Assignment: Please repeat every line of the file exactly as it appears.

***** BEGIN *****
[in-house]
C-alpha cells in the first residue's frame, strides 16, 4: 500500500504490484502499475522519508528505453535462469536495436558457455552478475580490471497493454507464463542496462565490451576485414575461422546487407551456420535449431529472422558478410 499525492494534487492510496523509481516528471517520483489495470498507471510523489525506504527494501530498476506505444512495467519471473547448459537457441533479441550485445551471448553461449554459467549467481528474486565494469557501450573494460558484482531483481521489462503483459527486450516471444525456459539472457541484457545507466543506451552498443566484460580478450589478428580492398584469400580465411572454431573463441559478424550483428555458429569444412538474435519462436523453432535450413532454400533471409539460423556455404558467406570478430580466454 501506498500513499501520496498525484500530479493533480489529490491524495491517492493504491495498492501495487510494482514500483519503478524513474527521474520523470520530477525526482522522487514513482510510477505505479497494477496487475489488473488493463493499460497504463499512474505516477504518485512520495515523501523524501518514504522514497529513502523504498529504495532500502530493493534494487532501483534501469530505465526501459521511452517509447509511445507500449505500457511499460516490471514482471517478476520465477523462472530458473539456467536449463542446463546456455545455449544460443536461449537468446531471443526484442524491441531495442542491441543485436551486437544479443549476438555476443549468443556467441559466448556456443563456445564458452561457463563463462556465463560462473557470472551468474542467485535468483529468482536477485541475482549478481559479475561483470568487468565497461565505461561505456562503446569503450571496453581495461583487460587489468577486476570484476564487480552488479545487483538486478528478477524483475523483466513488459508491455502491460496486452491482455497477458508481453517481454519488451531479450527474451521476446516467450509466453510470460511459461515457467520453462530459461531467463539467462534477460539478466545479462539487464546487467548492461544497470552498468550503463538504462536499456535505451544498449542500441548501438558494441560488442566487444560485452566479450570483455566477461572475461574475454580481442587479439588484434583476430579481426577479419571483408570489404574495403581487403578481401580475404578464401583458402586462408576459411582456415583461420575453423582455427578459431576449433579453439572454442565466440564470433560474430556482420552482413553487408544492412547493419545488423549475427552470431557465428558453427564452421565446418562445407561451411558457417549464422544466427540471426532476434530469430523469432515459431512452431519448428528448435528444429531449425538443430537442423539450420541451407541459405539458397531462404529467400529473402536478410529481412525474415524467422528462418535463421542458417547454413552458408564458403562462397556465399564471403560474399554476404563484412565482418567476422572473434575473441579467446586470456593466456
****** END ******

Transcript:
[in-house]
C-alpha cells in the first residue's frame, strides 16, 4: 500500500504490484502499475522519508528505453535462469536495436558457455552478475580490471497493454507464463542496462565490451576485414575461422546487407551456420535449431529472422558478410 499525492494534487492510496523509481516528471517520483489495470498507471510523489525506504527494501530498476506505444512495467519471473547448459537457441533479441550485445551471448553461449554459467549467481528474486565494469557501450573494460558484482531483481521489462503483459527486450516471444525456459539472457541484457545507466543506451552498443566484460580478450589478428580492398584469400580465411572454431573463441559478424550483428555458429569444412538474435519462436523453432535450413532454400533471409539460423556455404558467406570478430580466454 501506498500513499501520496498525484500530479493533480489529490491524495491517492493504491495498492501495487510494482514500483519503478524513474527521474520523470520530477525526482522522487514513482510510477505505479497494477496487475489488473488493463493499460497504463499512474505516477504518485512520495515523501523524501518514504522514497529513502523504498529504495532500502530493493534494487532501483534501469530505465526501459521511452517509447509511445507500449505500457511499460516490471514482471517478476520465477523462472530458473539456467536449463542446463546456455545455449544460443536461449537468446531471443526484442524491441531495442542491441543485436551486437544479443549476438555476443549468443556467441559466448556456443563456445564458452561457463563463462556465463560462473557470472551468474542467485535468483529468482536477485541475482549478481559479475561483470568487468565497461565505461561505456562503446569503450571496453581495461583487460587489468577486476570484476564487480552488479545487483538486478528478477524483475523483466513488459508491455502491460496486452491482455497477458508481453517481454519488451531479450527474451521476446516467450509466453510470460511459461515457467520453462530459461531467463539467462534477460539478466545479462539487464546487467548492461544497470552498468550503463538504462536499456535505451544498449542500441548501438558494441560488442566487444560485452566479450570483455566477461572475461574475454580481442587479439588484434583476430579481426577479419571483408570489404574495403581487403578481401580475404578464401583458402586462408576459411582456415583461420575453423582455427578459431576449433579453439572454442565466440564470433560474430556482420552482413553487408544492412547493419545488423549475427552470431557465428558453427564452421565446418562445407561451411558457417549464422544466427540471426532476434530469430523469432515459431512452431519448428528448435528444429531449425538443430537442423539450420541451407541459405539458397531462404529467400529473402536478410529481412525474415524467422528462418535463421542458417547454413552458408564458403562462397556465399564471403560474399554476404563484412565482418567476422572473434575473441579467446586470456593466456